I miss his silent, dream-like cuddles. The way he comes to find me when we have company; he wants no one but me. I miss his helpless chuckle and the way he seamlessly sneaks Thomas into every situation and every conversation.

I miss them the moment they are not with me, however difficult I sometimes find their behaviour.

I miss them when they sleepover.

Wednesday, 19 June 2013

The Gallery: Dads

I have spoken rather a lot about James on the blog recently.  How much I love and miss him.  And if there is one person in the universe who loves (and misses) him more than I do, it is our little girl.  Despite all the bravado and fierce independence, if Daddy wants a cuddle, she is at the front of the queue.  She will lie down with him and listen intently to stories, she will chat and giggle and allow herself to be placated in a way that just doesn't happen with me.  She will even let him help her!
It is a beautiful sight to behold.  As has previously been mentioned, I had no relationship with my Dad and I always, always wanted more for my own children.  To see this relationship blossoming before me is just lovely.  I could watch them forever.

Bubbles for Baby Tilda

We have been going to the beach most days recently.  I find the fresh air and freedom to run around helps the children to settle at bedtime.  At the weekend, we took bubbles.  Jasmine immediately said that she would blow them up to Baby Tilda in the sky.
Sonny tried to do the same!

Then Jasmine said something that made me smile.  She pointed up and said, "Look!  I can see Baby Tilda for real life.  She is crawling towards our bubbles and bouncing up on the squishy cloud blanket.  I think she has come to see our bubbles, Mummy, isn't that lovely?"


I told Jasmine that I am sure Baby Tilda comes to see everyone who blows bubbles for her, and everyone who wears pink and purple in her memory.  To this, Jasmine took of her pink and purple shoes and lay them on the ground "to guide Matilda Mae all the way to England so she can be with her family."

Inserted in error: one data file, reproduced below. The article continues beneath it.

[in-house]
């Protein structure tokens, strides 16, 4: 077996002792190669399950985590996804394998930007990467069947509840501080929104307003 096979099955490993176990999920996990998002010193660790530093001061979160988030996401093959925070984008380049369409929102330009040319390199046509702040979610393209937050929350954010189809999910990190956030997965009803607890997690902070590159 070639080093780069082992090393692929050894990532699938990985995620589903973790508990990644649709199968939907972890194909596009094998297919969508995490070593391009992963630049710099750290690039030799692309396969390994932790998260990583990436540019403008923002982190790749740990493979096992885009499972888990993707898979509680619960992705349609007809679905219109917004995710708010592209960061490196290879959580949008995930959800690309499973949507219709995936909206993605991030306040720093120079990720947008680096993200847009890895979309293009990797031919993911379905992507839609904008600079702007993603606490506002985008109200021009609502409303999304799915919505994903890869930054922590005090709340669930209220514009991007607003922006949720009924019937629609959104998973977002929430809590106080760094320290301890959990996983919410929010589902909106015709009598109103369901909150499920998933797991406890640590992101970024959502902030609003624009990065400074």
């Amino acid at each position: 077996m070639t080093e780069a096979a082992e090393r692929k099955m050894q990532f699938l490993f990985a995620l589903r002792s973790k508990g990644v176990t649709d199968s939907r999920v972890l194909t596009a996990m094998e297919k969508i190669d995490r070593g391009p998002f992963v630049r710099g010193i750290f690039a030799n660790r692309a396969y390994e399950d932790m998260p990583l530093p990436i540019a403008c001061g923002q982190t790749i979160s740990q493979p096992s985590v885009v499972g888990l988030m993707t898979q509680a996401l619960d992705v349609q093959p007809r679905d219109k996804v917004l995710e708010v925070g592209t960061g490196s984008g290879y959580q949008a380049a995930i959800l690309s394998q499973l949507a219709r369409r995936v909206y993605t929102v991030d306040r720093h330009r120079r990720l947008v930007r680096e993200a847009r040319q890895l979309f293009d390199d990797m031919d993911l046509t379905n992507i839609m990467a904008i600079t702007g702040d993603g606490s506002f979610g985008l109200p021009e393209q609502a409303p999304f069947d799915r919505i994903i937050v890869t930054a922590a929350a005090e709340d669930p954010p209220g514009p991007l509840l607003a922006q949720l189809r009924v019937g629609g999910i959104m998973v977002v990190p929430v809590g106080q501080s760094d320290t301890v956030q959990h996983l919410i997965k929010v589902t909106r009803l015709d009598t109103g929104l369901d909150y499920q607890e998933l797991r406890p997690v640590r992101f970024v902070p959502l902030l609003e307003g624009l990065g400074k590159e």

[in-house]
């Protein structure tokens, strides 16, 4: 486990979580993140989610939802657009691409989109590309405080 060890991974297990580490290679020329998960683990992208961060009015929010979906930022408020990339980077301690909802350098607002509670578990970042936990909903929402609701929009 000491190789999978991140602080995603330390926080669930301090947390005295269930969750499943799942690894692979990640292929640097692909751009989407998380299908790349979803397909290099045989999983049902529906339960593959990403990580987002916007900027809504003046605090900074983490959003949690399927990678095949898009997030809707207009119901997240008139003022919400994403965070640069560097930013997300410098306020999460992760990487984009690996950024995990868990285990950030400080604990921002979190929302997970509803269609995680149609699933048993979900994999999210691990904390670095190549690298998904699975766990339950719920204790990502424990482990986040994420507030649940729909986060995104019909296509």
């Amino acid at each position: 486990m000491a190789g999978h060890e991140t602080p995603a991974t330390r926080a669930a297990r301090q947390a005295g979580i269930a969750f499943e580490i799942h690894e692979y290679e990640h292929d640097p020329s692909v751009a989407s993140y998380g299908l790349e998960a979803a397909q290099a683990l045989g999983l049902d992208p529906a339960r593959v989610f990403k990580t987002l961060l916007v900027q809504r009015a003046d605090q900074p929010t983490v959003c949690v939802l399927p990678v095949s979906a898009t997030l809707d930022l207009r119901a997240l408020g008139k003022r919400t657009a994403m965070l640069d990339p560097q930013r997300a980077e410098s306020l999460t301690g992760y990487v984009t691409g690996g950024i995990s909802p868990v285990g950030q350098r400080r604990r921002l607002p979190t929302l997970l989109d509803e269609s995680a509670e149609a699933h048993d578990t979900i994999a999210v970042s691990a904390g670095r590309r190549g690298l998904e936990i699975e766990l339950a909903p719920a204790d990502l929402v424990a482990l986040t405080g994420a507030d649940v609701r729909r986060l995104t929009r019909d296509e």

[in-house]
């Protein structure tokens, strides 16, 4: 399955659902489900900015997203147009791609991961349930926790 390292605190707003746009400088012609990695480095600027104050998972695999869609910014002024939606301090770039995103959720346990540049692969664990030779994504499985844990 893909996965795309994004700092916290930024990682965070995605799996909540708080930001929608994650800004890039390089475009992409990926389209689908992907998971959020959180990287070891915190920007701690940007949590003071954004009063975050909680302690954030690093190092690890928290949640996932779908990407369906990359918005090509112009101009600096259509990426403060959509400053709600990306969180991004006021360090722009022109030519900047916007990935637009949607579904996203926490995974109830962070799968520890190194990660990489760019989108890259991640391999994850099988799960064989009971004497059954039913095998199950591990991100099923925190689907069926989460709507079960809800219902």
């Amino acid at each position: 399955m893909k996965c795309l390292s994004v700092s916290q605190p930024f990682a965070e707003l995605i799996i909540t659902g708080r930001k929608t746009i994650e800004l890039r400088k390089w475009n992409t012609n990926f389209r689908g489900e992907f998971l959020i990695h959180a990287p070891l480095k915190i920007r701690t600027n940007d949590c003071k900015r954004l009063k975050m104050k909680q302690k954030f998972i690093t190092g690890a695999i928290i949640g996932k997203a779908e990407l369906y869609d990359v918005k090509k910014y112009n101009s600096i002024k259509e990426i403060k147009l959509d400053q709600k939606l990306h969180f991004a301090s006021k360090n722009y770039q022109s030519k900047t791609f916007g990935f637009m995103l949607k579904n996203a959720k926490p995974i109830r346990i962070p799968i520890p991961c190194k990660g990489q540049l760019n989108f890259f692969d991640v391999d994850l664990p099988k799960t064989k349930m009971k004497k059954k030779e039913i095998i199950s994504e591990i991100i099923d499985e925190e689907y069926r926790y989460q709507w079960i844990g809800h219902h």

She really is all around us, Jennie xxx

Monday, 17 June 2013

Six Years; Fourteen Nights

Six years ago, on the beach after midnight; the kiss that started it all.  Sixteen long months after we met!  I still remember the first time I saw him, as clear as though it were yesterday.  I thought about him all the way home.  To myself, I listed the things about him that were not "my type".  The blue eyes and dark hair; the smart shoes; the strong arms.  Yet, undeniably, they were some of the things I liked most.

For sixteen months, we travelled in circles, rarely progressing.  I never wavered and, eventually, there was a crack in his armour, quickly followed by an admission that perhaps we were on the same page after all.

It had felt like a lifetime of persuasion and convincing. 

"No, I'm not mad."  "Yes, my eyes are open."  "Of course I love you."

I had always loved him; despite my lifelong belief of love at first sight being a completely ludicrous notion, no other explanation sufficed.  More than anything, I contained a certainty that not only could we be together, but we really should be.

In the great scheme of things, it didn't take him long to figure it out; that I was right.  We were good for each other and we laughed a lot.  Often at some of his stories; I swear, this man has had some of the most bizarre accidents in history.  I loved to listen to him, to hear his tales of growing up, moving around, of all the places he had seen.  We talked for hours and it transpired, with every conversation, that we were both frighteningly similar and strikingly different.

A perfect balance, really.

At the time, at the age I was, it felt as though we had been together for years by the time Jasmine was conceived.  In truth, we discovered her existence on July 7th 2008, less than a year after we officially started dating.  Furthermore, she had already been silently present for 20 weeks by then.  I will never forget the look on his face as he held the positive result in his hands.  He looked as though he might burst with happiness and pride and love.

Progression thereafter was not smooth.  Apparent issues with size and fluid and blood flow meant frequent trips to King's College hospital in London.  And tests; so many tests.  He was at my side for every scan, for every test.  Held my hand as we watched our tiny daughter bob about on screens.  He always reassured me.  He must have been frightened, but he didn't let me see, he stayed strong and kept me positive.

All ended well.

He eyed our baby girl with the same happiness, pride and love that I had seen on his face that beautiful day in July.

21 months later, we added a boy to our family.

He told me afterwards how he had feared for both our lives that day; wondered whether he would leave the hospital alone.  Yet at the time, he was so calm.  Again, he held my hand and reassured me.  He told me everything was good and I believed him.

Days later, he proposed for the first time.  The following summer, he asked me again.

We will get round to the marriage thing at some point.  We have what is important, though.  The love, the trust.  I think the last 12 months have proven it, beyond doubt.  We would not have survived the year otherwise.